But the certainty and the swagger dissolved in September. Pedro lost his last four starts and gave up 20 runs in his final 23 1/3 innings of the regular season. As a result, Sox fans and assorted armchair psychologists (like talk show folk and nitwit columnists) pondered the erstwhile ace's crisis of confidence.
Pedro's pride (Pedro is a proud man in case you missed the one million prior references to this point) is hurt because he's yielded the title of "ace" to Schilling, who was superior in every way this year. There's certainly evidence of some jealousy and some Sox watchers have tried to read body language in an effort to prove there's tension between the two.
Pedro is tired. He made all of his (33) starts this year, pitching 217 innings, a number he hasn't topped since 1998, his first year in Boston. This would explain his inability to put hitters away in September.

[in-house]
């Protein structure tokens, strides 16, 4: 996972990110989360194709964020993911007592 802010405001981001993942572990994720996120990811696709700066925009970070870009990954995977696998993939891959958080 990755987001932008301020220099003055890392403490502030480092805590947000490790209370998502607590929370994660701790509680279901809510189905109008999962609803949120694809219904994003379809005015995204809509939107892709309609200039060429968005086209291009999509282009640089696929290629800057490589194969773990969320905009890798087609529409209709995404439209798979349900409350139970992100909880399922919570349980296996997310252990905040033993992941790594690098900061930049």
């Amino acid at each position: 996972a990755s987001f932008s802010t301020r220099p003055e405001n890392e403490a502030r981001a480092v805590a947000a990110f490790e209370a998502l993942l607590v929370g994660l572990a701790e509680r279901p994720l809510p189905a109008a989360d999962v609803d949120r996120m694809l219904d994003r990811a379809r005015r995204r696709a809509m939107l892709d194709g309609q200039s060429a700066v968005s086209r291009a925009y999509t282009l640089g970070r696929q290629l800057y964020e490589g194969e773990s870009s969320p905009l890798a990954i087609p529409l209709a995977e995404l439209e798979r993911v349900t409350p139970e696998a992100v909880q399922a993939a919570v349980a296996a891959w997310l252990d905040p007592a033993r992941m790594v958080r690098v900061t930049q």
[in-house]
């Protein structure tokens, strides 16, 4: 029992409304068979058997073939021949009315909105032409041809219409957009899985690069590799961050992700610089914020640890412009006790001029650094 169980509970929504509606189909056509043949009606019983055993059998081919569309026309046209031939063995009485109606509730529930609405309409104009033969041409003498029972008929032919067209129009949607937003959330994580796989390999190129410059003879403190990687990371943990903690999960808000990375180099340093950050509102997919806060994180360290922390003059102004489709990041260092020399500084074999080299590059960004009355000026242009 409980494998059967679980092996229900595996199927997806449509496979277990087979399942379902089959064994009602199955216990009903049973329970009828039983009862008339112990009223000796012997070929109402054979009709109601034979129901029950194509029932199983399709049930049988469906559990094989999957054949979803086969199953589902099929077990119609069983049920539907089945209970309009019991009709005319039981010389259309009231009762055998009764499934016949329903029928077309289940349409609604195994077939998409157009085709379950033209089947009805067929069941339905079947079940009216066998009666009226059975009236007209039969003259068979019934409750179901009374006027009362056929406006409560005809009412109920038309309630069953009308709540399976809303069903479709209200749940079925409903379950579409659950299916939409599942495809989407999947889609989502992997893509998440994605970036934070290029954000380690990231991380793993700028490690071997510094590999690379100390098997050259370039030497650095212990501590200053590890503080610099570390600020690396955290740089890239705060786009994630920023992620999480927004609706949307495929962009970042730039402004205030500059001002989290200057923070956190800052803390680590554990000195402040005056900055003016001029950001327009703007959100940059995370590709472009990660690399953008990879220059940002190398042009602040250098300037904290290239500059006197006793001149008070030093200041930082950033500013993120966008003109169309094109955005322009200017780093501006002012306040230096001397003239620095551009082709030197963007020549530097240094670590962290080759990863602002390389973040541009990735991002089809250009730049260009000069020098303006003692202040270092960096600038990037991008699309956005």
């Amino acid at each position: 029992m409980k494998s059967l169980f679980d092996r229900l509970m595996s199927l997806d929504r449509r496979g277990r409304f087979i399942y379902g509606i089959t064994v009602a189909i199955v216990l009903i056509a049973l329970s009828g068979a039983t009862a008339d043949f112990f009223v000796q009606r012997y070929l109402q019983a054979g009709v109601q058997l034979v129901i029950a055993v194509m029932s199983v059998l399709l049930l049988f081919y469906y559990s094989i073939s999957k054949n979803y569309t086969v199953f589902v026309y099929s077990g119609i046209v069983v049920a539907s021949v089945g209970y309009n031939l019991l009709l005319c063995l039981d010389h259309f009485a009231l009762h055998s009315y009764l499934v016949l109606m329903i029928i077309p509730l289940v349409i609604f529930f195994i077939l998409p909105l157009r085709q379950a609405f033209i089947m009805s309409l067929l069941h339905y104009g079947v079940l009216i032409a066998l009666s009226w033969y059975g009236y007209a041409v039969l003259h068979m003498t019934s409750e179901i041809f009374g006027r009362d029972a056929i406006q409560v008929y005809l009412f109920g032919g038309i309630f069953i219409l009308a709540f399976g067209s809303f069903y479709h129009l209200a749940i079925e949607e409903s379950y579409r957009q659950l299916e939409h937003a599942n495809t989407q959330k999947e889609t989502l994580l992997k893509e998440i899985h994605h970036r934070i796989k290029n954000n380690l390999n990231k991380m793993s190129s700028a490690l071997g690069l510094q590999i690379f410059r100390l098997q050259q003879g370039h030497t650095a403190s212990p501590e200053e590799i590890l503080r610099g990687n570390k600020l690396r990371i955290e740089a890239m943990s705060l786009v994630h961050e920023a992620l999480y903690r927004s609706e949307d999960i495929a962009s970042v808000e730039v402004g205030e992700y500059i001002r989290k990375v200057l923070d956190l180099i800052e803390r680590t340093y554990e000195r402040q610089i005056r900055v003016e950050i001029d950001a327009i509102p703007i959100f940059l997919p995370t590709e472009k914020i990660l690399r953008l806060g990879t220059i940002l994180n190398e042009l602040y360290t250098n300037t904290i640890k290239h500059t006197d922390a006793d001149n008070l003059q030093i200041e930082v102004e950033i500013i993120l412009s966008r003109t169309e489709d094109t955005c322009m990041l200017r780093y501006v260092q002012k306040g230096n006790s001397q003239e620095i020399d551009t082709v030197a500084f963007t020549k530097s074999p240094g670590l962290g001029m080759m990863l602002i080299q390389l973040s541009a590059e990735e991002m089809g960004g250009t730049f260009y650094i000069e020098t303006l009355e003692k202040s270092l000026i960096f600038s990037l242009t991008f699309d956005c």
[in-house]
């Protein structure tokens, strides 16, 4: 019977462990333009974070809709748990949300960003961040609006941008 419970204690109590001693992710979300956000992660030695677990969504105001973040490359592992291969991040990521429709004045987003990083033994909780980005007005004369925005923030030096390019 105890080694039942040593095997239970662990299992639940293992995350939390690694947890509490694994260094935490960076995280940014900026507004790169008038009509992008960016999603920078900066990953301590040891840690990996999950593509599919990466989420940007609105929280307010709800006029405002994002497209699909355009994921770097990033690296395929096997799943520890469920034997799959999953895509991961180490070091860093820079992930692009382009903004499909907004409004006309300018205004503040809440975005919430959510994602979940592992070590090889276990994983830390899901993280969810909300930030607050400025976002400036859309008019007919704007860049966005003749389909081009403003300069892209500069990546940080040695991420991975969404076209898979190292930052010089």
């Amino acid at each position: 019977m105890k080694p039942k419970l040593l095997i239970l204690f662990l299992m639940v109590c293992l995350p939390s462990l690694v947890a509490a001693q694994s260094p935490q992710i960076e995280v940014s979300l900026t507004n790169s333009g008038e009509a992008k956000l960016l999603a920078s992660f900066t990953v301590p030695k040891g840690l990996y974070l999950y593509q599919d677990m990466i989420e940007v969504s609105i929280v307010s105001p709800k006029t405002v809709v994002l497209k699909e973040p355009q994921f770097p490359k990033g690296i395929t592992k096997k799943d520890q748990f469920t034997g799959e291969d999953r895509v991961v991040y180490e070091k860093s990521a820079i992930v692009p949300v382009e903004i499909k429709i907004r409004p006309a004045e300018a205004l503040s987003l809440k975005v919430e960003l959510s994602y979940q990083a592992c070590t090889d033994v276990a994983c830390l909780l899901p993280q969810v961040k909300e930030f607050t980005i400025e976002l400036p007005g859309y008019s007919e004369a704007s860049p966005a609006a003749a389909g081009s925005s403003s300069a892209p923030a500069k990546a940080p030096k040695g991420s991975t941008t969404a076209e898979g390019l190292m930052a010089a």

Pedro will be 33 at the end of the month and is experiencing the normal physical erosion that comes with age. Happens to all of us (check the deterioration on the mug at the top of this column).
He's mentally taxed by his inability to beat the Yankees (the Sox are 11-19 in Pedro's starts against the Bombers). That's where this late-season slump took root. He got booed in New York when the Yanks waxed him for eight runs and he had to be lifted in mid-inning. Bronx cheers rained down on his curly head and he was truly hurt, a surprising reaction for a man who has pitched in parts of 13 big league seasons. His next start was the only one of his final four which was solid, but the effort was wasted by Terry Francona's Grady Moment in the eighth inning. Then came the "the Yankees are my daddy" remark. ("I wish everybody would fall asleep for that one," he admitted after last night's game).
His contract status is playing on his mind. Pedro is a free agent. He's going to want more money than Schilling ($12.5 million next year) and the Sox won't go there. He's going to want at least three years guaranteed and the Sox will only offer two. This means that every start, including last night's, could be his last appearance for the Red Sox.